* Note that alternate campsite options are listed in parentheses, and that these are not calculated in the daily distances. Side trails leading to campsites have not been included in the distances, either. The Friends of Killarney Park produce an indispensable trail guide, from which distances between campsites have been referenced. Park staff can assist with trip planning and preparation — these routes for hiking the La Cloche Silhouette Trail are offered as a starting point only.

** La Cloche Silhouette Trail waterproof hiking maps are available from the Friends of Killarney Park, while Jeff’s Map is a very useful online resource.

*** Reservations and trail permits are required for everyone hiking the La Cloche Silhouette Trail. Contact Killarney Provincial Park for more information.

Read about Hiking the La Cloche Silhouette Trail

Comments

14 Thoughts on “Hiking the La Cloche Silhouette Trail: Selection of Itineraries

  1. I can’t imagine how one would pack enough food for a 17 or even 12 day trip. We did it in 7 days this summer, and our packs were enormous. I think it would be best to have someone canoe up into Bell Lake to drop off supplies at Silver Peak. You don’t want to be rationing for 2 weeks, that wouldn’t be very relaxing!

    1. No need to ration, just make sure to pack smart! Dehydrated food is quite light, and if you dehydrate your own, it can be quite healthy and inexpensive. However, many of the store-bought dehydrated meals are also very good (though more expensive), so it’s a matter of personal choice. But the main thing is to remember that for such a long trip, trail cooking wouldn’t be a priority. For 17 days, I would primarily bring dehydrated meals and snacks like trail mix. It’s not something that can be done without proper planning, but it’s definitely more than doable! See Preparing for a Trek: Gear and Food for more info.

      Not sure about the idea of having someone paddle in with supplies — they would have to pay a separate fee for that, and if timing is off for any reason, how safe from wildlife would the supplies be?

      1. shaunhensher:

        Well I was thinking of a scenario where someone would want to do a short trip of their own at the same time and you could meet up with them at a predetermined site. With a leisurely pace like that, the likelihood of being off schedule is next to nill. There’s also the option of having someone drop of a bear vault, but that seems risky.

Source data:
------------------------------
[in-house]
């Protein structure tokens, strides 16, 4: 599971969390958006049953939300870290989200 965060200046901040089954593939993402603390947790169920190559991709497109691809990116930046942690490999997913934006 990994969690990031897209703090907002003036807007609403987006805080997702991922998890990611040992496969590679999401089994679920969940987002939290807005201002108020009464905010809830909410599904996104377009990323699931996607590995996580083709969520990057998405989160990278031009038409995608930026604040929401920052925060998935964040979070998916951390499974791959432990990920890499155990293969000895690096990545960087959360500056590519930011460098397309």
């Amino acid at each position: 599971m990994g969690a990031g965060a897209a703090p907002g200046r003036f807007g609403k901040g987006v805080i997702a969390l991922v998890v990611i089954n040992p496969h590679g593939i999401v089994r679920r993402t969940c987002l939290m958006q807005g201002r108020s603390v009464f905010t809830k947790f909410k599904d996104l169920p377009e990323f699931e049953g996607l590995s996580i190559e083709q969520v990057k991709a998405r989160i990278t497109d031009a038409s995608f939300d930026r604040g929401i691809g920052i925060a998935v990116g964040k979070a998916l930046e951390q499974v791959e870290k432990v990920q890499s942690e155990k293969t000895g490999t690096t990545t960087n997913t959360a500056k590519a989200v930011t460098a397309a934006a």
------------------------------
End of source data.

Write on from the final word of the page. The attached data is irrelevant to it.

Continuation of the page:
Certainly if I did the loop again, regardless of the number of days, I would bring a minimum supply of fuel (enough for coffee in the morning and maybe soup every 3rd day or so). Still, even with nothing but dehydrated fair, the weight adds up, especially for a big burly guy with a healthy appetite like me. It would certainly be a challenge to keep the weight down without sacrificing too much.

        1. Yeah, that plan of having someone meet up sounds like a good one, if you can find someone who wants to do a separate trip at the same time… (winky face). I guess that one depends on the people you know! Lol!

          I agree that there would be some sacrifice — I like fresh fruit and that would not make the cut, definitely. Nor would anything else I regularly eat. But I always try to research some easy trail food, and dehydrating your own meals can be an amazing solution. Not sure how you plan your packing, but if you’re aiming for about 30% of your body weight and not packing extra clothes or superfluous gear (we need to cut down on some stuff!), then prioritising food should be possible…

          Ultimately it comes down to personal preference, but no matter how long it takes, it’s a great trail (smiley face).

  2. BackPackerAlex: